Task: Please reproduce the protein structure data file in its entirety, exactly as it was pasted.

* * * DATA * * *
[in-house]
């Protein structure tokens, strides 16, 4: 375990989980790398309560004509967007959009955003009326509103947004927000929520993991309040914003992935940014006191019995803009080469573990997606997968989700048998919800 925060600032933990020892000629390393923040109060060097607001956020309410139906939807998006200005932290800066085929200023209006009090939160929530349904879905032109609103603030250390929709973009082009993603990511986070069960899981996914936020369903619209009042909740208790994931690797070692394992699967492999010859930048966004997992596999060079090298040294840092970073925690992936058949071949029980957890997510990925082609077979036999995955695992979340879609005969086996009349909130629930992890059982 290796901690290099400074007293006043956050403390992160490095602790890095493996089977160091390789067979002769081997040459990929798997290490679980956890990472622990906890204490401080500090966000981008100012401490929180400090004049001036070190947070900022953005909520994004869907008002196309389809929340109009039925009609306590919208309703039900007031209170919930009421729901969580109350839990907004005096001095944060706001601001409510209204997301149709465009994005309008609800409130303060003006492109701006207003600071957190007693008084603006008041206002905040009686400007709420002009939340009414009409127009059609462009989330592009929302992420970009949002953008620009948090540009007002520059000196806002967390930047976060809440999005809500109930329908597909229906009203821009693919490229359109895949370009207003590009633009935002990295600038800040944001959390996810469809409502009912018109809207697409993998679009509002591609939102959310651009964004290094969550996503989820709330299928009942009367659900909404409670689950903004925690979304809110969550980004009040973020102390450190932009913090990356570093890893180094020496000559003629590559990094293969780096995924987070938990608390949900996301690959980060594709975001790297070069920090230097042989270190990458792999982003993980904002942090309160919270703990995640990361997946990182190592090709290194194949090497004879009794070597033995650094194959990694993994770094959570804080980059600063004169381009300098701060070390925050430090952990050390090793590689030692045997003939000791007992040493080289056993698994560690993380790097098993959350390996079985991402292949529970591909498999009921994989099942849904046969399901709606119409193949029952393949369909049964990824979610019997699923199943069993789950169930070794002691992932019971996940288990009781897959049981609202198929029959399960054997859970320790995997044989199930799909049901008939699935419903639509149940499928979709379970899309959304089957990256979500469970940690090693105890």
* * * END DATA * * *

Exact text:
[in-house]
């Protein structure tokens, strides 16, 4: 375990989980790398309560004509967007959009955003009326509103947004927000929520993991309040914003992935940014006191019995803009080469573990997606997968989700048998919800 925060600032933990020892000629390393923040109060060097607001956020309410139906939807998006200005932290800066085929200023209006009090939160929530349904879905032109609103603030250390929709973009082009993603990511986070069960899981996914936020369903619209009042909740208790994931690797070692394992699967492999010859930048966004997992596999060079090298040294840092970073925690992936058949071949029980957890997510990925082609077979036999995955695992979340879609005969086996009349909130629930992890059982 290796901690290099400074007293006043956050403390992160490095602790890095493996089977160091390789067979002769081997040459990929798997290490679980956890990472622990906890204490401080500090966000981008100012401490929180400090004049001036070190947070900022953005909520994004869907008002196309389809929340109009039925009609306590919208309703039900007031209170919930009421729901969580109350839990907004005096001095944060706001601001409510209204997301149709465009994005309008609800409130303060003006492109701006207003600071957190007693008084603006008041206002905040009686400007709420002009939340009414009409127009059609462009989330592009929302992420970009949002953008620009948090540009007002520059000196806002967390930047976060809440999005809500109930329908597909229906009203821009693919490229359109895949370009207003590009633009935002990295600038800040944001959390996810469809409502009912018109809207697409993998679009509002591609939102959310651009964004290094969550996503989820709330299928009942009367659900909404409670689950903004925690979304809110969550980004009040973020102390450190932009913090990356570093890893180094020496000559003629590559990094293969780096995924987070938990608390949900996301690959980060594709975001790297070069920090230097042989270190990458792999982003993980904002942090309160919270703990995640990361997946990182190592090709290194194949090497004879009794070597033995650094194959990694993994770094959570804080980059600063004169381009300098701060070390925050430090952990050390090793590689030692045997003939000791007992040493080289056993698994560690993380790097098993959350390996079985991402292949529970591909498999009921994989099942849904046969399901709606119409193949029952393949369909049964990824979610019997699923199943069993789950169930070794002691992932019971996940288990009781897959049981609202198929029959399960054997859970320790995997044989199930799909049901008939699935419903639509149940499928979709379970899309959304089957990256979500469970940690090693105890």